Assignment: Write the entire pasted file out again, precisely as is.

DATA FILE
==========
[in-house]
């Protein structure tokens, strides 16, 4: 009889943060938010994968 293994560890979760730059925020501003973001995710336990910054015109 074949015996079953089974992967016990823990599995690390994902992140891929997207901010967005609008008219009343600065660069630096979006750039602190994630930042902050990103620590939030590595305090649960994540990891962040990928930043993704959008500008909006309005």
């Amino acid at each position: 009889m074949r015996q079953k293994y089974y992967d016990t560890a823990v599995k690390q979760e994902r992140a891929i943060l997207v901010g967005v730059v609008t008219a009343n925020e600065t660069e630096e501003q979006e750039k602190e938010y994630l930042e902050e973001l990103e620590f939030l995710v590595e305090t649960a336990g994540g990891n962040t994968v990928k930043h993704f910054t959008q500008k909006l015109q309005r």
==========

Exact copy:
[in-house]
């Protein structure tokens, strides 16, 4: 009889943060938010994968 293994560890979760730059925020501003973001995710336990910054015109 074949015996079953089974992967016990823990599995690390994902992140891929997207901010967005609008008219009343600065660069630096979006750039602190994630930042902050990103620590939030590595305090649960994540990891962040990928930043993704959008500008909006309005």
């Amino acid at each position: 009889m074949r015996q079953k293994y089974y992967d016990t560890a823990v599995k690390q979760e994902r992140a891929i943060l997207v901010g967005v730059v609008t008219a009343n925020e600065t660069e630096e501003q979006e750039k602190e938010y994630l930042e902050e973001l990103e620590f939030l995710v590595e305090t649960a336990g994540g990891n962040t994968v990928k930043h993704f910054t959008q500008k909006l015109q309005r």